Nate Storey’s greenhouse in west Laramie, Wyoming, is packed with vegetables growing in long, upright plastic towers.
Storey’s set-up is an urban farmer’s dream: the waste from fish tanks fertilizes the crops through plastic tubing that drips water onto the vertical garden. The greenhouse is small, but produces a lot of food. Read more
Paul Quinn College was in a serious state of deterioration when Michael J. Sorrell took the reins as president. The Historically Black College in Dallas, Texas, was millions of dollars in debt, facing dwindling student enrollment, and contending with some serious cultural issues. From the moment that Sorrell took his post, things quickly started to change.
In 2012, the city of Richmond, California, garnered national attention when its residents voted down a ballot measure to impose a tax on sugary beverages. Groups like Dunk the Junk hoped the measure would significantly hamper the city’s growing obesity problem. Doria Robinson, executive director of Urban Tilth, saw the tax as an opportunity to invest in the health of her community. Read more
With nearly 80,000 people crammed into four square miles, the city of Somerville, Massachusetts, is easily the most densely populated in New England. But in spite of spatial constraints—or perhaps because of them—the Somerville community has prioritized supporting urban agriculture. With limited space and a hankering for homegrown food, residents are squeezing gardens and greenery into as many places as possible. Read more
Thirty-year-old Roxanne Adair is a trailblazer. In 2010, she and a friend started Flint River Farm in Flint, Michigan, a city where urban farming isn’t the norm. Adair’s background was in fisheries, wildlife, and biology, and she used the knowledge gained working at the Genesee County Land bank to buy and rent city lots, totaling nearly three acres, in the heart of Flint. Read more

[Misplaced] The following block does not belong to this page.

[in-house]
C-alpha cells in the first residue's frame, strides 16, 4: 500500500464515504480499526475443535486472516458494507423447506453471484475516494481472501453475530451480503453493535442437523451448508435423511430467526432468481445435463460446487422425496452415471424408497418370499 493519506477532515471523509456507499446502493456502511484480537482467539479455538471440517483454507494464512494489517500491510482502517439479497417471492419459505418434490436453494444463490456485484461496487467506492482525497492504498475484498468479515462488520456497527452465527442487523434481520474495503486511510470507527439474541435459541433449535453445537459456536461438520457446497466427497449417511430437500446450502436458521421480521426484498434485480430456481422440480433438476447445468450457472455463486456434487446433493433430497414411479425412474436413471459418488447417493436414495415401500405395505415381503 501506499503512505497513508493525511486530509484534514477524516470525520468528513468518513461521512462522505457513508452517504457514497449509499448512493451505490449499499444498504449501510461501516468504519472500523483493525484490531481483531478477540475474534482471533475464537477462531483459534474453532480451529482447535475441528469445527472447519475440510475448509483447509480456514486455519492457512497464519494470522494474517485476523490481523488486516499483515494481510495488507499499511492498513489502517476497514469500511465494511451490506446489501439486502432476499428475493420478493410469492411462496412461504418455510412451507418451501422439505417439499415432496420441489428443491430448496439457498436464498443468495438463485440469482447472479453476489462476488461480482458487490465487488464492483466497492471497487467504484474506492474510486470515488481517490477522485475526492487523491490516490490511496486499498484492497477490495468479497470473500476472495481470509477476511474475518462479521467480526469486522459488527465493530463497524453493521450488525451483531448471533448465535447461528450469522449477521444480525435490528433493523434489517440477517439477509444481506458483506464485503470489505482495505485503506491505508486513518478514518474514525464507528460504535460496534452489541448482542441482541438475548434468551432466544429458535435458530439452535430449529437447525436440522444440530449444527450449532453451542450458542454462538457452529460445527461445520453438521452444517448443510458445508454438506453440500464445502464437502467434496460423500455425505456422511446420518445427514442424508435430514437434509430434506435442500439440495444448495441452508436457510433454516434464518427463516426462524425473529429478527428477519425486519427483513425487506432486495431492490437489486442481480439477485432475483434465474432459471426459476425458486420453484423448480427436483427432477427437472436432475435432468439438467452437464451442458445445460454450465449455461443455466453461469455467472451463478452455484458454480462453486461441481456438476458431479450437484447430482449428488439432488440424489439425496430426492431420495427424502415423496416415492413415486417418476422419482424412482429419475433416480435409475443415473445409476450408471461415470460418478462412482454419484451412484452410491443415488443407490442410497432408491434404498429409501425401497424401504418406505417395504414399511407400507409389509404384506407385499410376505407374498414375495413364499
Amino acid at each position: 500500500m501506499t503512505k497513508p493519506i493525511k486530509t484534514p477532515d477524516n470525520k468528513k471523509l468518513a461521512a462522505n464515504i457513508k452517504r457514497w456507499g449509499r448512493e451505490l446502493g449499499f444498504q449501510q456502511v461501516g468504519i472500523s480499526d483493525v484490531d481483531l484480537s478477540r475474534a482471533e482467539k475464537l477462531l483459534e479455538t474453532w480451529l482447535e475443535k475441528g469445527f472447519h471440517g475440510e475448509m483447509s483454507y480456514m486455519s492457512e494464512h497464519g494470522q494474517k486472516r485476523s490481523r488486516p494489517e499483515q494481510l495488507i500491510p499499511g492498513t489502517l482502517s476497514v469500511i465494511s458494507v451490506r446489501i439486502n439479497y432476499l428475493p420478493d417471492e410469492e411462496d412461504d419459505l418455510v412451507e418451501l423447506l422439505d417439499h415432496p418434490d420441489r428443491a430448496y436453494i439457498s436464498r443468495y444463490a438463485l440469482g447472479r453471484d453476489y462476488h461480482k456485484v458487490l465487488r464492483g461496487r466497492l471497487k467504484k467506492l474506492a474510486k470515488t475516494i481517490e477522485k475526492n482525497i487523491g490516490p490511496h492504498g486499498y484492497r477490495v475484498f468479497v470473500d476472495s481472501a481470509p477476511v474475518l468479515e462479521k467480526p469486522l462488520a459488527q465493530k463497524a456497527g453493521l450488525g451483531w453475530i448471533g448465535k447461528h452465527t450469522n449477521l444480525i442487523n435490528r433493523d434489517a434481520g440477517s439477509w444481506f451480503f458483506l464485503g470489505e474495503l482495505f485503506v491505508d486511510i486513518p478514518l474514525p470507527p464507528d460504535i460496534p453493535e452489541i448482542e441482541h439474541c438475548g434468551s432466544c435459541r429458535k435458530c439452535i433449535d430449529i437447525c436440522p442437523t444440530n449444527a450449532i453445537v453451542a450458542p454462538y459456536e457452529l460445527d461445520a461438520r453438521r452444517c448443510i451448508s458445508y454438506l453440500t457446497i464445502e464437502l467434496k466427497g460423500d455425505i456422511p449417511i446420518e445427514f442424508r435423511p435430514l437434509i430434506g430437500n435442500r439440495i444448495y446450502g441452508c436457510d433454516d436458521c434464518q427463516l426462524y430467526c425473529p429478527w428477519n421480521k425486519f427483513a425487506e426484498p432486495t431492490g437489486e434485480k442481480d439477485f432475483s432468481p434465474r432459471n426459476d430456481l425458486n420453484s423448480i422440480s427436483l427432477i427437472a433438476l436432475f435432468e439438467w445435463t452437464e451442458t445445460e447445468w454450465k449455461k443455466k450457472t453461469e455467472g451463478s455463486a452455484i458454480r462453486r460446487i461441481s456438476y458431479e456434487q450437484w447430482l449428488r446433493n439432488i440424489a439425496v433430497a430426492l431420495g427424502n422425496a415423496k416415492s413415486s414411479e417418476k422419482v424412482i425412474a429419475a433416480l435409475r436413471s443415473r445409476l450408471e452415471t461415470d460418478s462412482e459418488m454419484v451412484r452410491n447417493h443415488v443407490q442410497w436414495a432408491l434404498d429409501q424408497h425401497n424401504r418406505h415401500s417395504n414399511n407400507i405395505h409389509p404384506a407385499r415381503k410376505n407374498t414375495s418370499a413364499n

A 24-acre site formerly occupied by the National Tobacco Company will soon become home to a local food hub in Louisville, Kentucky.
While Louisville has emerged as a new foodie destination in the past few years, this project is aimed more at supporting small farmers—and building a local food economy—than serving artisan sandwiches. But there will likely be plenty of those too. Read more
Urban farmers in New York City face many obstacles—from high winds, to lack of space, extreme temperatures, and more. But now, there’s a line of seeds made just for them. Zach Pickens of Rooftop Ready Seeds, a small NYC start-up, has been cultivating, packaging, and selling seeds bred specifically for New York urban farms for the past four years. Read more
A sustainable food initiative in Orlando, Florida is aiming to prove that as long as there are bikes and suburban lawns, supplying produce for a city doesn’t have to leave a carbon footprint.
Fleet Farming uses volunteers to tend organic vegetable gardens in private yards. The produce is then collected and brought to local farmers’ markets and restaurants via pedal-power and the entirety of this mini food system is located within a 10-mile roundtrip bike path near downtown Orlando. Read more
New York’s Gotham Greens rooftop farming operation recently announced that it would be expanding and building the nation’s largest rooftop farm in Chicago’s Pullman neighborhood. It’s a boon for both rooftop agriculture and for the Windy City’s mission to become an urban farming hub. Read more
In the early 1990s, after years of working as a physical therapist, Karen Washington noticed that many of her patients were steadily gaining weight and struggling with diabetes. She realized the people seeking treatment shared something else in common—a lack of fresh produce in their diets. The connection hit home when Washington saw her own son experience the same ailments she heard from her patients. The lifelong New Yorker and dedicated mother vowed to do better for her family and her community. Read more